Rishi Sunak promises Rwanda deportation flights in July ahead of parliamentary showdown

Rwanda deportation flights will begin in July, Rishi Sunak has said as he promised to break the deadlock over the controversial immigration bill.

The prime minister said the plans are in place and migrants will be sent to the east African nation in 10 to 12 weeks “come what may”.

After five months of wrangling over the so-called emergency Safety of Rwanda bill, which deems it a safe country for relocating asylum seekers, Mr Sunak threw down the gauntlet to peers in the House of Lords.


Parliament will sit there tonight and vote, no matter how late it goes; no ifs, no buts, these flights are going to Rwanda,” he told a press conference ahead of the Lords showdown.

It will see weeks of parliamentary back and forth finally come to a head, with peers pressuring Mr Sunak to allow amendments to the bill, but the PM standing firm.

In a sign of the battle facing ministers, a leading lawyer who sits in the Lords has promised to “keep going as long as necessary” to amend the “ill judged and inappropriate” bill.

Lord Carlile, the former independent reviewer of terrorism legislation, told the BBC: “This is something which is ill-judged, badly drafted, inappropriate, illegal in UK and international law and the House of Lords is absolutely right to say we want to maintain our legal standards in this country.”

Peers are pushing for Afghan heroes who supported UK troops overseas to be exempted from Rwanda deportation flights.

And they want an independent monitoring body to verify that protections in the UK’s treaty with Rwanda are fully implemented and remain in place.

A group of people thought to be migrants crossing the Channel in a small boat traveling from the coast of France and heading in the direction of Dover, Kent (PA) (PA Archive)
A group of people thought to be migrants crossing the Channel in a small boat traveling from the coast of France and heading in the direction of Dover, Kent (PA) (PA Archive)

The government has rejected all amendments, warning that they risk wrecking the plan.

Mr Sunak’s plan to send some asylum seekers to Rwanda is a key part of his promise to “stop the boats” crossing the English Channel.

With arrivals at a record high this year, the PM said he will not deem the policy a success until “the boats have been stopped”.

In a warning to peers not to resist the bill, Mr Sunak said: “Enough is enough. No more prevarication. No more delay.”

And, setting out details of how the government plans to get the first flights off the ground, Mr Sunak said it has increased detention spaces for migrants to 2,200, trained 200 caseworkers to make decisions on which asylum seekers to deport and identified 150 judges to process individual appeals.

The PM also said there was an airfield on standby for flights to take off, with a commercial airline booked to carry out the first flights in 10 to 12 weeks.

He said: “This is one of the most complex operational endeavours the Home Office has carried out. But we are ready. Plans are in place.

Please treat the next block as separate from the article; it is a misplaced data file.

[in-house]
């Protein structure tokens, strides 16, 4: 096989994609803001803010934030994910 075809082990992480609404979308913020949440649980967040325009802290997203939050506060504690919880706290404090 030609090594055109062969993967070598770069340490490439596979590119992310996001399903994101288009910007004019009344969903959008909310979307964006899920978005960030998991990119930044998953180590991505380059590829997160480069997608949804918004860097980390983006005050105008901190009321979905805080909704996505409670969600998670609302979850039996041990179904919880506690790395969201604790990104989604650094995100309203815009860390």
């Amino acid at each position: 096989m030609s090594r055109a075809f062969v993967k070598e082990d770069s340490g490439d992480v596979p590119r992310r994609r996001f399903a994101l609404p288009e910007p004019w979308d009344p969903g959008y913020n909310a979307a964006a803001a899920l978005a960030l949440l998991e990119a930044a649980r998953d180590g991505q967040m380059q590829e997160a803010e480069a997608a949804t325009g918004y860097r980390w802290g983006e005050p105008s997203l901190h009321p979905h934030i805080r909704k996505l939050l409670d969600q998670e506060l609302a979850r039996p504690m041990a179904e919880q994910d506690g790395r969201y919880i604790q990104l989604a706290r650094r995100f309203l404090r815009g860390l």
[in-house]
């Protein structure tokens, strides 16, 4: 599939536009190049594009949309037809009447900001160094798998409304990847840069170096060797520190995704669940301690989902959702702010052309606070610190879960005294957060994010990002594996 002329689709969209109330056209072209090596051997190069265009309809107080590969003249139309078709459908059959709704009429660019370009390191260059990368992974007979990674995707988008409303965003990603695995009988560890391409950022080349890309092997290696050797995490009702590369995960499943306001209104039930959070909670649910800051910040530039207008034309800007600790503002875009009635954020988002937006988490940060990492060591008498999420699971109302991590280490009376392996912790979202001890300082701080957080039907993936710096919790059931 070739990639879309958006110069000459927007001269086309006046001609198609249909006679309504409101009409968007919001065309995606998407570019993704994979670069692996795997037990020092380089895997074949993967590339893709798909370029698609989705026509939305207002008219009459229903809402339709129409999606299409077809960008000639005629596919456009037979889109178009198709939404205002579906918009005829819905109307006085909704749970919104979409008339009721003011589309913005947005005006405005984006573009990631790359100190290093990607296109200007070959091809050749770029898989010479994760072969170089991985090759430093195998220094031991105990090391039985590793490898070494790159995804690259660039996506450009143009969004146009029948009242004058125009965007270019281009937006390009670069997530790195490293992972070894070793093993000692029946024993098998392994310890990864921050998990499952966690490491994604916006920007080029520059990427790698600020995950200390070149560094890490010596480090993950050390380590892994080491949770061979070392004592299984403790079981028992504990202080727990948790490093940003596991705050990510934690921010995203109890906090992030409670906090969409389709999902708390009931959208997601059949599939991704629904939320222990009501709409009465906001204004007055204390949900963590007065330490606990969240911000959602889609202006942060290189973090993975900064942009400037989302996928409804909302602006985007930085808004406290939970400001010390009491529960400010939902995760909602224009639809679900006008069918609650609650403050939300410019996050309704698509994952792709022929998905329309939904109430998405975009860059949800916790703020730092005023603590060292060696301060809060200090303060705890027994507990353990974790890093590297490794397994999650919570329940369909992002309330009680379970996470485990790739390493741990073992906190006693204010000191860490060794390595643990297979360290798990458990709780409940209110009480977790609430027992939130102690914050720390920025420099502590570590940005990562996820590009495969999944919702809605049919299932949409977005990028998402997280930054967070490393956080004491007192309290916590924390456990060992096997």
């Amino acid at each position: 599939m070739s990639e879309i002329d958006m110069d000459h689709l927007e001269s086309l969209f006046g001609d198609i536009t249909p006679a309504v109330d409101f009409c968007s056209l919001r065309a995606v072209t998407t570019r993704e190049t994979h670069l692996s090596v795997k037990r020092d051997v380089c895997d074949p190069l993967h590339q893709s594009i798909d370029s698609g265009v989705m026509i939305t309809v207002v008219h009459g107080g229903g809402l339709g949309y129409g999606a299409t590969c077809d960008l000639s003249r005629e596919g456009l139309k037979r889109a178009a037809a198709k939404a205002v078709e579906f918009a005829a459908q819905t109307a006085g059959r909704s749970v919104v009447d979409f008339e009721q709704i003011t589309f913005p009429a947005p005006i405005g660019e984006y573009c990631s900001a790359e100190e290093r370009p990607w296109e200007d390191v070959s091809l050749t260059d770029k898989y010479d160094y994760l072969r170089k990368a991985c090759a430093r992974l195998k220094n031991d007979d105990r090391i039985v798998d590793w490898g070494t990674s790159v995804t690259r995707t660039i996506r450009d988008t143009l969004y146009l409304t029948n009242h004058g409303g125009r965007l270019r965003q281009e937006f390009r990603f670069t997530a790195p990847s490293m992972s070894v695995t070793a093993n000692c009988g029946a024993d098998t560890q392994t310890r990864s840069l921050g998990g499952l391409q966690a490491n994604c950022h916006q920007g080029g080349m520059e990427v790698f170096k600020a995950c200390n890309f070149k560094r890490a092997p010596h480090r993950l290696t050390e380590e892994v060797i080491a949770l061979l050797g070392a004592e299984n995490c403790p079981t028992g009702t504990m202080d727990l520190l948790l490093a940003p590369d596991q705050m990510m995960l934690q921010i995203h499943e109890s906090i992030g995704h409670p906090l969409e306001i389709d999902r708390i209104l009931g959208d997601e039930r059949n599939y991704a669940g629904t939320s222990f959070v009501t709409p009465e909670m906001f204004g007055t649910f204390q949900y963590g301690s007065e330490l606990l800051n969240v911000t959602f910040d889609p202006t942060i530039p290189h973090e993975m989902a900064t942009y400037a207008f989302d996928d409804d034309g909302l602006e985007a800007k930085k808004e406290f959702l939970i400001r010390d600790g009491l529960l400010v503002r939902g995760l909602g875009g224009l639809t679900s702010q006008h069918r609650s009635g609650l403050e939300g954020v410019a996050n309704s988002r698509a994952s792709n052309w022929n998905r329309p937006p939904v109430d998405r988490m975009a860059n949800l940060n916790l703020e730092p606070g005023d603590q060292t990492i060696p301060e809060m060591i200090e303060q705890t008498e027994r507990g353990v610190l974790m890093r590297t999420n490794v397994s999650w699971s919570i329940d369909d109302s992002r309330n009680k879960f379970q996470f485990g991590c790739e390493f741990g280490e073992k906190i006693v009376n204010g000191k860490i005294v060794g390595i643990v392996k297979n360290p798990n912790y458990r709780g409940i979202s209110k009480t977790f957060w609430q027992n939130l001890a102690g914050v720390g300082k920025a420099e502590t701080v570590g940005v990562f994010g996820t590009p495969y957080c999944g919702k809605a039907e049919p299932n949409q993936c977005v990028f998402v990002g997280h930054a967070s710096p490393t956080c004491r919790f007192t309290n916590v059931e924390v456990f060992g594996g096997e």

“And these flights will go, come what may.”

The PM also warned that “no foreign court will stop us from getting flights off”, after the first planned flight was grounded by the European Court of Human Rights in Strasbourg at the 11th hour in June 2022.

Yvette Cooper branded the Rwanda policy an ‘expensive gimmick’ (Jacob King/PA Wire)
Yvette Cooper branded the Rwanda policy an ‘expensive gimmick’ (Jacob King/PA Wire)

And, despite concerns Rwanda only has the capacity to house hundreds of migrants at first, Mr Sunak promised “a regular rhythm of multiple flights every month over the summer and beyond until the boats are stopped”.

The Home Office has admitted that the planned deterrent effect of the Rwanda deportation policy is “highly uncertain”, meanwhile questions remain about the huge costs of the bill.

A report last month by the government’s official spending watchdog found the scheme would cost £576.8m if just 300 asylum seekers were sent to the east African nation - a cost of £1.92m per person.

Mr Sunak’s commitment to flights taking off in as long as three months also means he will miss a promised deadline for the scheme to be up and running this spring.

He sought to blame the Labour Party for delays getting the bill through parliament, saying the opposition “tried to frustrate us at every turn”.

Shadow home secretary Yvette Cooper dubbed the scheme an “extortionate gimmick” and called for the money to be spent on border security instead.

She said: “The Tories are the largest party in both Houses of Parliament and they could have scheduled the final stages of the Bill a month ago but they voluntarily delayed it because they always want someone else to blame.

“As the former Home Secretary said this morning, the Conservative government has already passed two Bills to address illegal immigration. Both have failed and dangerous boat crossings are up 24 per cent compared to this point last year.”

Sir Ed Davey said the Rwanda plan is a "colossal failure" and Rishi Sunak should call an election.

The Liberal Democrat leader said: "No amount of soundbites or spin can change the fact that the Conservatives’ Rwanda scheme is a colossal failure.

"Millions of pounds and years of Government attention have already been wasted, with absolutely nothing to show for it. It’s time for Rishi Sunak to get a grip, get to the Palace and give this country the election it is crying out for."